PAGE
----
Nigerian Judges Worst Paid in the Commonwealth — Investigation
In this special report, Ise-Oluwa Ige examines the level of funding of the nation’s justice system by successive governments between 1960 and 2020 on the one hand and the salaries paid by various countries of the world including Nigeria to their judges across the judicial hierarchy on the other hand with a couple of findings including that the Nigerian government has, for 60 straight years, treated the judiciary more or less like a parastatal in the executive than an independent arm of government with less than 1% allocation in the national budget and that the Nigerian judges are the worst paid judicial officers in the Commonwealth and belong to the class of the least paid in the world.
On August 20, this year, a Professor of Public Law and President of the Centre for Socio-Legal Studies (CSS), Prof. Yemi Akinseye-George (SAN) announced the intention of his organisation to approach a Federal high court with a writ for a mandamus order compelling a raise in the salaries and allowances of Nigerian judges which have remained static for 13 years.
He had anchored the decision on the evident failure by relevant authorities including the Revenue Mobilisation Allocation and Fiscal Commission (RMFAC) to review upward the salaries and allowances of judges for more than a decade in spite rising inflation, declining value of the naira and increasing workload of the judicial officers.
RMFAC is a creation of section 153 of the 1999 Constitution (As Amended) with powers to determine the remuneration appropriate for political office holders and judicial officers in the country.
By the provision of Section 31 of the Third Schedule, Part 1 of the 1999 Constitution, RMFAC is composed of a Chairman and one member from each state of the Federation and the Federal Capital Territory, Abuja who in the opinion of the President are persons of unquestionable integrity with requisite qualification and experience.
But no member of the judiciary is statutorily on the commission which recommends salaries for the judges.
Akinseye-George spoke of his organisation’s intention to resort to litigation on the failure to review judges’ salaries in the country at a webinar organised by Socio-Economic Rights and Accountability Project (SERAP).
Although it is more than four months when he issued the threat to sue the government, Akinseye-George told Blueprint at the weekend that the CSS has not abandoned the plan.
In fact, he hinted that arrangements have been concluded to file the mandamus application and that the processes would be lodged at the registry of the court any moment soon.
“Judges have been on the same salaries for 13 years; no decent retirement benefits; after working and retiring at 65 years, judges still have to look for rented accommodation. I think it is a shame,” Akinseye had fumed at the forum, four months ago.
Like Akinseye-George, a prominent member of the inner bar, life bencher and pioneer Attorney-General and Commissioner for Justice of Osun State, Chief Adegboyega Awomolo (SAN) had on July 12, 2020 also lamented what he called the official shameful salary approved by the Federal Government for judges in the country.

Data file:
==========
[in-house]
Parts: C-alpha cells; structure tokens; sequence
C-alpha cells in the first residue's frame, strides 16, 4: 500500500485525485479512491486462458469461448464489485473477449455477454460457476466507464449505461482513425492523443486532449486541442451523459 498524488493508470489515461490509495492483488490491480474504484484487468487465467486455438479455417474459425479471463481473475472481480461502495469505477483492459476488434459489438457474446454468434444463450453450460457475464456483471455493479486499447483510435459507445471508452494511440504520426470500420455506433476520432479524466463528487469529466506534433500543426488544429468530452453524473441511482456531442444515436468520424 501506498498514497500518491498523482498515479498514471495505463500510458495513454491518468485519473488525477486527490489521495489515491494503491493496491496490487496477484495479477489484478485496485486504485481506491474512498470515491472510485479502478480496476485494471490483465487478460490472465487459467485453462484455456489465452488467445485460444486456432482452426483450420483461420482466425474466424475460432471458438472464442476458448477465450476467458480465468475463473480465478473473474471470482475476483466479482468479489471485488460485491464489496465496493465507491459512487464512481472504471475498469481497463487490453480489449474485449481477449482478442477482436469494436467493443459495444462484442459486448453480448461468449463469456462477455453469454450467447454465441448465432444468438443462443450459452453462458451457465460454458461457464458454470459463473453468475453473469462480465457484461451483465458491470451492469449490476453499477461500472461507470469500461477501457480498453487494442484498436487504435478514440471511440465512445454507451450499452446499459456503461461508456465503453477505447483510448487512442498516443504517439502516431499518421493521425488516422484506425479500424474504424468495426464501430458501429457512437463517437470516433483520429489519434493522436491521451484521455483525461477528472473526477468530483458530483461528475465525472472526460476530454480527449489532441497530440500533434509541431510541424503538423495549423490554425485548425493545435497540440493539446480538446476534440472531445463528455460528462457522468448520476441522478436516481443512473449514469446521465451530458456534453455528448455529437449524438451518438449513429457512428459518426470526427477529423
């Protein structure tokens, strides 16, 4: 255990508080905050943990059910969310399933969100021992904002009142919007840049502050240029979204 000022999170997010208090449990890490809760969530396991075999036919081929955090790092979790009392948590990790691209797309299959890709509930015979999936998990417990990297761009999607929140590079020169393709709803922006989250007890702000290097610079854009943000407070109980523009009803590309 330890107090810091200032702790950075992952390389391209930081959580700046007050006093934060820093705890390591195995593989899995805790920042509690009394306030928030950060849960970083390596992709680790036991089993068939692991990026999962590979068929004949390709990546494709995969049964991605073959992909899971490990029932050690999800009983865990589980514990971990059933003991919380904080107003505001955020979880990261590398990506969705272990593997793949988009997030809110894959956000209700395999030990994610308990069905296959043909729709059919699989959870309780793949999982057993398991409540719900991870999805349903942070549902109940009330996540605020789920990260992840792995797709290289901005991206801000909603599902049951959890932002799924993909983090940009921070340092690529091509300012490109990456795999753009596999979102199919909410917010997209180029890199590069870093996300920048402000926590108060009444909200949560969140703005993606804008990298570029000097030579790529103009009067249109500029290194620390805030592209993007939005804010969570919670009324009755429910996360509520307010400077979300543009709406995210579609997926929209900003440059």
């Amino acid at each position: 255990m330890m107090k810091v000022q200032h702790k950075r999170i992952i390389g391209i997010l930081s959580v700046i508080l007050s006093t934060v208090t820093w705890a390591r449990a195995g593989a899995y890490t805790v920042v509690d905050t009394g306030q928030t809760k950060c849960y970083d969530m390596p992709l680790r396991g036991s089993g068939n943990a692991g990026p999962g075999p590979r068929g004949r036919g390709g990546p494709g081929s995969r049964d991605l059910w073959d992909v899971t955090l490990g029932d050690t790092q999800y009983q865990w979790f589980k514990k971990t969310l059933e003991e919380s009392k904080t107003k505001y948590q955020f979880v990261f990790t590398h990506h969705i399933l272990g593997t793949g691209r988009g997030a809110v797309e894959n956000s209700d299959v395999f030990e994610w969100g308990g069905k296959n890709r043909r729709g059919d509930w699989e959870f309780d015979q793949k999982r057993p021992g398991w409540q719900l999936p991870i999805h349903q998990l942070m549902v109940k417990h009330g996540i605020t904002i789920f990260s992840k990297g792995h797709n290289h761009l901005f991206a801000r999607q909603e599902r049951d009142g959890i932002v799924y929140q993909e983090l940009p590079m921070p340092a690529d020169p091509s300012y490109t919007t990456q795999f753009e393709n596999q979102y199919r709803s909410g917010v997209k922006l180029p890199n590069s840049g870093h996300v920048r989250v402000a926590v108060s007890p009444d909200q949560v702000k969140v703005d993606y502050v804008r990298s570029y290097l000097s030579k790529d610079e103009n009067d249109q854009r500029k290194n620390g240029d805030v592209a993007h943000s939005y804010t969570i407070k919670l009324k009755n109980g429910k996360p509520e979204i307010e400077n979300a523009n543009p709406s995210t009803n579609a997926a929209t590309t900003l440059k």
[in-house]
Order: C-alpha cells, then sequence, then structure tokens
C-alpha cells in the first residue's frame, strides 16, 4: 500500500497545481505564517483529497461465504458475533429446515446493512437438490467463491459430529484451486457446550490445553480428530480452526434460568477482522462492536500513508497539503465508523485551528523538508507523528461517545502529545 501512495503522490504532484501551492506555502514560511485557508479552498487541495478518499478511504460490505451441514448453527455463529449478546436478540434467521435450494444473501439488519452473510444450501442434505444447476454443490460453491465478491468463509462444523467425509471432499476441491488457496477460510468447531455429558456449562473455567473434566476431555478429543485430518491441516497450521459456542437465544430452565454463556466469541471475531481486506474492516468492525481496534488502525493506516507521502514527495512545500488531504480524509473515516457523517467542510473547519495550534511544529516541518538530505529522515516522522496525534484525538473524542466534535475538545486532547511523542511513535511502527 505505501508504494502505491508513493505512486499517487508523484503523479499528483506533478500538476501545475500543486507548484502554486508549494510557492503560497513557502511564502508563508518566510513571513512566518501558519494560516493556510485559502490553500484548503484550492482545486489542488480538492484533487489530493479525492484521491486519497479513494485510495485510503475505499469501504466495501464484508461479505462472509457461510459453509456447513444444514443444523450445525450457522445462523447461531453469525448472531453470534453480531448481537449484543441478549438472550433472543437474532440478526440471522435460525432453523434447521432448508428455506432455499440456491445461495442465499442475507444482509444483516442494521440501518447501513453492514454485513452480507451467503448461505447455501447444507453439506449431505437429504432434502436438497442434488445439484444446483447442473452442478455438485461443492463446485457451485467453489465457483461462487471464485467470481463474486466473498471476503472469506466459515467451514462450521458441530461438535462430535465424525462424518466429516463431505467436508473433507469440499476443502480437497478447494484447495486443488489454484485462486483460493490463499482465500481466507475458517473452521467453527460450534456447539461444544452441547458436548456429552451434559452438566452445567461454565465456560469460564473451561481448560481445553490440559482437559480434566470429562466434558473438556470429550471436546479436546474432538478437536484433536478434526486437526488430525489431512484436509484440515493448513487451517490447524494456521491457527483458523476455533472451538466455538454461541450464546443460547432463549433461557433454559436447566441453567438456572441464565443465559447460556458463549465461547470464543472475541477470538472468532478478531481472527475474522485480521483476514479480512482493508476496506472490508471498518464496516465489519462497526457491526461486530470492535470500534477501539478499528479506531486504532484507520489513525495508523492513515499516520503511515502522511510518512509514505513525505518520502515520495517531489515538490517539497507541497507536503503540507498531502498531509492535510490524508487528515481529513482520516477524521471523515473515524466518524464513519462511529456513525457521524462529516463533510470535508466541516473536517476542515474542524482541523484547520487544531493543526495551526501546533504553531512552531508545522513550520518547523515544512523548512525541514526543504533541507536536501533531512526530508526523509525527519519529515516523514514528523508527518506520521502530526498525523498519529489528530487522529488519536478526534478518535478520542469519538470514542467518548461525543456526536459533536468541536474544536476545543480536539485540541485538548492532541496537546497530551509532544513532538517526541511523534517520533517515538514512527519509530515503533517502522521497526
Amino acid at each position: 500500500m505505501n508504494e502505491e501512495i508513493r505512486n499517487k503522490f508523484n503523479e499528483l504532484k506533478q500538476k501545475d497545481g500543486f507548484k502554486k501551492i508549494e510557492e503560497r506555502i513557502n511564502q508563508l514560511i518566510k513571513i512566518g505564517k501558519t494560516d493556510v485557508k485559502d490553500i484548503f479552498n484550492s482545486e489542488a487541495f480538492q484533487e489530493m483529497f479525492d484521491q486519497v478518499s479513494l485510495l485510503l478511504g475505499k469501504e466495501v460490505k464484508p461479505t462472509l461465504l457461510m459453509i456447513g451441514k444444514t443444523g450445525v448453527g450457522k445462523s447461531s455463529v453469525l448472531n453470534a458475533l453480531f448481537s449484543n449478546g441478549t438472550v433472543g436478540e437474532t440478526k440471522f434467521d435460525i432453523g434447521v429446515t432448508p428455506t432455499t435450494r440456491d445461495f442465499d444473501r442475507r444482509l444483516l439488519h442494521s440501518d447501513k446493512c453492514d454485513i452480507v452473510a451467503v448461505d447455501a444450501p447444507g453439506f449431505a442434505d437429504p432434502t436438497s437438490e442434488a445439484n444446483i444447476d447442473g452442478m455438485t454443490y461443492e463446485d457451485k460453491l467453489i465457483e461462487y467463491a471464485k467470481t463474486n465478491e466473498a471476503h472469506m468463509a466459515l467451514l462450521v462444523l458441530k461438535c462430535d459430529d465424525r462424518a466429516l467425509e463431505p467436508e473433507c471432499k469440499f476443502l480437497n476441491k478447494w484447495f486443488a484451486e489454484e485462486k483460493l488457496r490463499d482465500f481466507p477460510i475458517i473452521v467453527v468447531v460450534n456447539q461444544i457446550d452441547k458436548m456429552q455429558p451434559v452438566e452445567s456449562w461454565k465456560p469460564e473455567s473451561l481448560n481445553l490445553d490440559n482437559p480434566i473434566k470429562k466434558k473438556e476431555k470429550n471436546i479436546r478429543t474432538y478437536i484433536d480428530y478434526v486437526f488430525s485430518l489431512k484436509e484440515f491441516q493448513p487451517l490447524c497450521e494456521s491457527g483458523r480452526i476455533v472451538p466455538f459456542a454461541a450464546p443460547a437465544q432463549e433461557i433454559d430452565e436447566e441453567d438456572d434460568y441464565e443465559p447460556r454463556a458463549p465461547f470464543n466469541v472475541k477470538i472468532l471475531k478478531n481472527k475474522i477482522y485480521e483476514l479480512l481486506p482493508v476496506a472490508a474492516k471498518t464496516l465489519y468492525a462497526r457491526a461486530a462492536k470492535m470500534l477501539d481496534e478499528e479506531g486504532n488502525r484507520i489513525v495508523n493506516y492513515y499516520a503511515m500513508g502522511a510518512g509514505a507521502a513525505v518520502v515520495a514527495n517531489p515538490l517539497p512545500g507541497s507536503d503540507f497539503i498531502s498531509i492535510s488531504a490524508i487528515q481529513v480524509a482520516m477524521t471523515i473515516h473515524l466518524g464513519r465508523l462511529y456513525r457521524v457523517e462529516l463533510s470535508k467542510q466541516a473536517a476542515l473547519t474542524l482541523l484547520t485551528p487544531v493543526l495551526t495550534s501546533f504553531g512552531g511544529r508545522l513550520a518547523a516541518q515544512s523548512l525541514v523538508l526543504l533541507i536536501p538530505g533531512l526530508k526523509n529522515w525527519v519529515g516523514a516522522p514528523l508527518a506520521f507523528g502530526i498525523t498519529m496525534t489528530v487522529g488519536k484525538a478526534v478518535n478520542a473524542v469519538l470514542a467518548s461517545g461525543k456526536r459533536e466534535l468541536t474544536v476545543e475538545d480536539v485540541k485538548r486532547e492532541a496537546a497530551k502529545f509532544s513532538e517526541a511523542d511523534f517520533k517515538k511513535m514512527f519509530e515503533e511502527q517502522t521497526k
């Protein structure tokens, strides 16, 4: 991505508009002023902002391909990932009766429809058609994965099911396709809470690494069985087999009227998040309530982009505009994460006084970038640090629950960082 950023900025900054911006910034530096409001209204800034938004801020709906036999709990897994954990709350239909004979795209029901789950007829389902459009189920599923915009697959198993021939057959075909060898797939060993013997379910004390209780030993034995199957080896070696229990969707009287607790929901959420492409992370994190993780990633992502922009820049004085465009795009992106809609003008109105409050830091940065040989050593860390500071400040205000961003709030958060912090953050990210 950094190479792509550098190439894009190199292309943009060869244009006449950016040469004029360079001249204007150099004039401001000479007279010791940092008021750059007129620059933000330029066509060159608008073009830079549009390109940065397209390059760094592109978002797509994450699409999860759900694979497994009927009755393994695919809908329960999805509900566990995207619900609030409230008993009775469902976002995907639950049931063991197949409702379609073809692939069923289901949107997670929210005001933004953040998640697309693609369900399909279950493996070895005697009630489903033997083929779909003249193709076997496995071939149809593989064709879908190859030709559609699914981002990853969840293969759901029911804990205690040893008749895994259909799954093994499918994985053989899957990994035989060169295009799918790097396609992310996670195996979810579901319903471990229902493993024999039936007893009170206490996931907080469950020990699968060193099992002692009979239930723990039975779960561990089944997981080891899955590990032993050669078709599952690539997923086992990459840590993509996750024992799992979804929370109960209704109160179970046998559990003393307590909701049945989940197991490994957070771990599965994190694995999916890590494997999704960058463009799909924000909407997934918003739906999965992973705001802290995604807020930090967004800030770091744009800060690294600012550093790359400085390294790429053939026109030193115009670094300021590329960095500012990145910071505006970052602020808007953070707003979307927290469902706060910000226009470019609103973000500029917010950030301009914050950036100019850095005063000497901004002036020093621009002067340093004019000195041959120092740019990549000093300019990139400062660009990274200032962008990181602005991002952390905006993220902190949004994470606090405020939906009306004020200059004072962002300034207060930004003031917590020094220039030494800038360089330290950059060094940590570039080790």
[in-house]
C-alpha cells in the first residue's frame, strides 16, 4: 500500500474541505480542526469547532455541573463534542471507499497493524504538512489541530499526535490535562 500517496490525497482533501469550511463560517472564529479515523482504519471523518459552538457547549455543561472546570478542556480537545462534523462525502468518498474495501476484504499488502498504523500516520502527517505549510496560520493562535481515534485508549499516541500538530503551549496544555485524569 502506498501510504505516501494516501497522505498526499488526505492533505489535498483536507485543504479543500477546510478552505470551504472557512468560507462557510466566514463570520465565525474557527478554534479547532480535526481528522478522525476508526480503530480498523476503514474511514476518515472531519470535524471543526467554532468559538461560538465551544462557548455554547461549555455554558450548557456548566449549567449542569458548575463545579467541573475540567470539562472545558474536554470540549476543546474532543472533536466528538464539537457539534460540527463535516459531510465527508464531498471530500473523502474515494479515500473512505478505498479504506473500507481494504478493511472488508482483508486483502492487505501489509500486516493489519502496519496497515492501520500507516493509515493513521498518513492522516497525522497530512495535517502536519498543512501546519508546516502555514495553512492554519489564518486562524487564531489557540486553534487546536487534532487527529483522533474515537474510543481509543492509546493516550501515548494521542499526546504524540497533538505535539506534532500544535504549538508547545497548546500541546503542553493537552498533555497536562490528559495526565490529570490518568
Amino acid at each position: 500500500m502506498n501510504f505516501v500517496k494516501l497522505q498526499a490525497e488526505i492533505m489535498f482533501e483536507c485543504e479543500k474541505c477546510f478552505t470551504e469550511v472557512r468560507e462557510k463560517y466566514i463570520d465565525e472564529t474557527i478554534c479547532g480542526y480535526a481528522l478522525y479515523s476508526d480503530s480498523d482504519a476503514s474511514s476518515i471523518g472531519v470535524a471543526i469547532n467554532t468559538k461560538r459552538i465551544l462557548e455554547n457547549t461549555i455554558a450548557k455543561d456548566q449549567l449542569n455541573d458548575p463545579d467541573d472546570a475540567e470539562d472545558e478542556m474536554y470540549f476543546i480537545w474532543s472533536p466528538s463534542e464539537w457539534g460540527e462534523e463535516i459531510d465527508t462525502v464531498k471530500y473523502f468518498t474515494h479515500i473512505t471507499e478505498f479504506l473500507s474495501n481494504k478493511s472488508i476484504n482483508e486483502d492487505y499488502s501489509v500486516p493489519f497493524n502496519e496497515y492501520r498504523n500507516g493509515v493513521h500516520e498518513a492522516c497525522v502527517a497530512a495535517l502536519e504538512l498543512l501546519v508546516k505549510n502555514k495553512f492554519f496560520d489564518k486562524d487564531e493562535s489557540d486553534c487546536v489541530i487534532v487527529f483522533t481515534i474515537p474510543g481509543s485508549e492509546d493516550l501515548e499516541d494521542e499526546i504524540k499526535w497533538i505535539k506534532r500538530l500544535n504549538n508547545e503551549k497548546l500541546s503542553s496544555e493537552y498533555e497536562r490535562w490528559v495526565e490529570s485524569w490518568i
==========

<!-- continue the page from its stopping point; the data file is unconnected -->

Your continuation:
He said whereas, government cannot run or stabilise without the judiciary, yet, as important as the third arm of government is, it has always been at a disadvantage.
“Under the Constitution of the Federal Republic of Nigeria (1999 as amended), there are three arms of government—The executive, the legislature and the judiciary. They are what constitute the Government of the Federal Republic of Nigeria. Each of them is allocated its own portfolio with a view to managing the Federal Republic of Nigeria. The legislature makes the law; the executive carries out the law, and the judiciary carries out judicial functions to resolve disputes between individuals, persons and governments, individual persons and individual persons and between government and government. It can also determine if there are disputes between the three tiers of government.
“Unfortunately, the judges who constitute the judiciary are paid less than what senators earn in Nigeria. They are paid less than what House of Representatives members earn in Nigeria. And in the state, it is not better. What has happened is that nobody has spoken for them. They cannot speak for themselves. They cannot down the tools. They cannot go to the public to canvass for increase in salary. They cannot, on their own, initiate a case and say come and determine whether our salaries and conditions of service and remunerations are adequate. So, because of that lacuna, the executive and the legislature have been taking advantage of them.
“Worse still, since 1999, the executive and the legislature have been conniving to increase the burden, the work of the judiciary. They timed them by the Constitution: all electoral matters must be determined between so, so time and so, so time. They have been increasing their burden, they have been creating hardship, inconveniences and great burden on the judiciary. But they are not paid well. Yet, these judicial officers have been carrying on with the hope that someday, they will be adequately remunerated.
“The point is that without the judiciary, our democracy would have collapsed. Without judiciary, our democracy would have gone and the military would have taken over several times. You know, at various points, we reach a breaking point that we think, oh, the end has come but the judiciary has always come to rescue our democracy. Yet, they are least recognised. They are dying in hundreds and nobody is knowing, nobody is taking note. And this is because of the onerous job they do and the effect on their health. They are poorly paid. Their condition of service is not improved and they suffer in silence.